ing to leave the field. When she returned, she had been replaced by another player. “Sometimes it does affect our practices,” Fukunishi said. “It made me feel bad for the team having to replace me just to leave and to go to the restroom.” MDC is the largest community college in the country according to The Chronicle of Higher Education. It is one of the few schools that doesn’t have concrete dugouts or restrooms adjacent to their baseball and softball fields. For example, Indian River State College has bathrooms in the women’s dugout and public restrooms less than 50 feet away. Broward College has a restroom 10 feet away for their softball team to use. According to Caro, the estimated price needed to build the women’s facility is roughly $80,000. Kendall Campus Dean of Students Veronica Owles, said academics is the priority, everything else is secondary. “None of the players have come up to me with these concerns. At this time it’s because of economics,” Owles said. “I find academics a priority first for the College.” However, the team questions how other colleges in their division, who have not been as successful as they have been, are able to build brand new facilities. “There is nothing I can say that Mr. Fiorenza has not already mentioned,” Owles said. “We must focus on the positives and what we have right now.”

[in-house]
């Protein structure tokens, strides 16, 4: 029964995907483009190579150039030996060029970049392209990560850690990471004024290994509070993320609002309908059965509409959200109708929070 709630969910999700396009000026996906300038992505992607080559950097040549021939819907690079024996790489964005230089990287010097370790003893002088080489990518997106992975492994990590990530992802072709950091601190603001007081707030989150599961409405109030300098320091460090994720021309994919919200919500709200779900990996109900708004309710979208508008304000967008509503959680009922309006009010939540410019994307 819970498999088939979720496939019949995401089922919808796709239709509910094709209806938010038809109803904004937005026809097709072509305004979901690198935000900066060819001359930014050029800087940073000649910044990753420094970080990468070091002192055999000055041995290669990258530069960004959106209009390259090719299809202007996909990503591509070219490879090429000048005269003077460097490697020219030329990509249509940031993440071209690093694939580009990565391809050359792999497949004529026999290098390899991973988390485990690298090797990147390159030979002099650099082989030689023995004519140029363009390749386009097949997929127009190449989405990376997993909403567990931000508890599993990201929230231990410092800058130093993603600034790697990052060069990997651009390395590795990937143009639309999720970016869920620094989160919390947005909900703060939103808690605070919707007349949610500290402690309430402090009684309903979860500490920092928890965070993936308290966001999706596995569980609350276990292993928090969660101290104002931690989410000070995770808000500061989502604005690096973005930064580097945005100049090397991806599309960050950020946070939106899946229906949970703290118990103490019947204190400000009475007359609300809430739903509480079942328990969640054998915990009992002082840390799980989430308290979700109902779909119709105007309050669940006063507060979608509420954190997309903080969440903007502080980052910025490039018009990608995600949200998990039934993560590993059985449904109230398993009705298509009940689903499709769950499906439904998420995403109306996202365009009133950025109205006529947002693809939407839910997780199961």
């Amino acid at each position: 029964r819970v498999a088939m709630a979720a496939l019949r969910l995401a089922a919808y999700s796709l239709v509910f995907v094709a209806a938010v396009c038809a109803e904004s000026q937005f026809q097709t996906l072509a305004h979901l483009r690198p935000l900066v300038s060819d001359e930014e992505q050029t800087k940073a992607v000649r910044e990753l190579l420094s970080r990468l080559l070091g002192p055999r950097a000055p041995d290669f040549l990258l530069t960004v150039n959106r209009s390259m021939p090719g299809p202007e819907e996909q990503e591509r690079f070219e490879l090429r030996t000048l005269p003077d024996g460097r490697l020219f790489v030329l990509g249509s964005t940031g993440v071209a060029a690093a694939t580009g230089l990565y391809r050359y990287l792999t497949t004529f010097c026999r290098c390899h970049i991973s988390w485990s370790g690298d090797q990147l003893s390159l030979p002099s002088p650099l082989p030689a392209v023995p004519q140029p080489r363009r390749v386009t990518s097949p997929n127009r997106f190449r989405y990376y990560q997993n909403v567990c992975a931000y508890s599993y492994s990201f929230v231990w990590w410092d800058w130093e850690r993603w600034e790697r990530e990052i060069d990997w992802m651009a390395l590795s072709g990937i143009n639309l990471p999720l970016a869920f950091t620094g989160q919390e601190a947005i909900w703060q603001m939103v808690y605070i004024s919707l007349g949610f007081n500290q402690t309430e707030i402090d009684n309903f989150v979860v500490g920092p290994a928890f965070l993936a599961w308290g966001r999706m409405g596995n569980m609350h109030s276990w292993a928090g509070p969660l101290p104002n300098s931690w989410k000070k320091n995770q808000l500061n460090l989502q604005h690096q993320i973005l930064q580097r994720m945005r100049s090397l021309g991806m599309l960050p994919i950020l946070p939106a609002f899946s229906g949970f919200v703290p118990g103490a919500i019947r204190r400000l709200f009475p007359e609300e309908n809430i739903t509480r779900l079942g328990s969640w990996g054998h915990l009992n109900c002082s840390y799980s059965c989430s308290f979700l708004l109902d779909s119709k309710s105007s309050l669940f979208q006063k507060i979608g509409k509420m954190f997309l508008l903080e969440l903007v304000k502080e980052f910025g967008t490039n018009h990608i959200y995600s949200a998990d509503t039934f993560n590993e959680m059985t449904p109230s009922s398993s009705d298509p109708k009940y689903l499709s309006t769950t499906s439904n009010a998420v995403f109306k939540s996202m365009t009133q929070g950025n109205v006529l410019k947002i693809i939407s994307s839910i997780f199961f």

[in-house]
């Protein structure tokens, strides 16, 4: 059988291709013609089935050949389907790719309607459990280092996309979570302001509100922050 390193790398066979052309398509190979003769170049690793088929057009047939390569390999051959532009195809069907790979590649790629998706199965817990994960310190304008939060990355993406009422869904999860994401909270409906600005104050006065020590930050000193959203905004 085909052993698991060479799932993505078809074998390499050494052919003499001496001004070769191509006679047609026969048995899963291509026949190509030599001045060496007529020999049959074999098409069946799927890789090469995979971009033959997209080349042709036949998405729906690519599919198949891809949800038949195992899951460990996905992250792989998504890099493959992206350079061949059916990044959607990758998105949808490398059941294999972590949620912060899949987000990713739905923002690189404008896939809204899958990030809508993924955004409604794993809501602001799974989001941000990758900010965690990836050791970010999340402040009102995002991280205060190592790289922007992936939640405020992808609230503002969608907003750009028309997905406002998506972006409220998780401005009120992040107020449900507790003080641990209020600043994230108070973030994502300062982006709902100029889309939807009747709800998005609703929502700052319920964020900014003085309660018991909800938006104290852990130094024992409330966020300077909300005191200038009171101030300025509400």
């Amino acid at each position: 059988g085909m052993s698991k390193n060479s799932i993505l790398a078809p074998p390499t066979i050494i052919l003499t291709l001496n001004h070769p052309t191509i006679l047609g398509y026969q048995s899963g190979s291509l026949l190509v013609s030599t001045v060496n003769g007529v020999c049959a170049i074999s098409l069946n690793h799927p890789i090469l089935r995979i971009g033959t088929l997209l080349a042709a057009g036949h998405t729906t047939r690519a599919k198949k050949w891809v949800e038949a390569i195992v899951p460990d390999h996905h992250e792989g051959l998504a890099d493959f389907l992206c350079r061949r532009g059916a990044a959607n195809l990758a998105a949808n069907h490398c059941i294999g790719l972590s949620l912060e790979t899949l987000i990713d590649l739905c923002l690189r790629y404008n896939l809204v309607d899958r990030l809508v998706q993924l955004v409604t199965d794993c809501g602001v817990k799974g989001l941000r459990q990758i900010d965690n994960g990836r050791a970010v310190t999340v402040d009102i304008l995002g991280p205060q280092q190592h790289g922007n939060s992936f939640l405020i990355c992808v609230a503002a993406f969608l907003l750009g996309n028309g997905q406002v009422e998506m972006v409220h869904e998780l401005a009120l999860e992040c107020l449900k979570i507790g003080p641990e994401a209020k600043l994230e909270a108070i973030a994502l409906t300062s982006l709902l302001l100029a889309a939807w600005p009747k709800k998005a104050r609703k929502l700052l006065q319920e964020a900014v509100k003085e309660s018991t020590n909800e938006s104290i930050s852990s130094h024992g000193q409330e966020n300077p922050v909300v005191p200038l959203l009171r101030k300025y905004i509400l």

Lady Sharks Fall Short At States A season that started in turmoil, but was pushed upwards with a late season resurgence ended at the state tournament for the women’s basketball team. By Hector Gonzalez


On the Move: Cynthia Takahashi prepares to run home during the 2nd inning of the team’s win over Palm Beach State College on March 9. The Lady Sharks played a double header against the team, winning 4-1 and 8-0 in the second game, at Kendall Campus.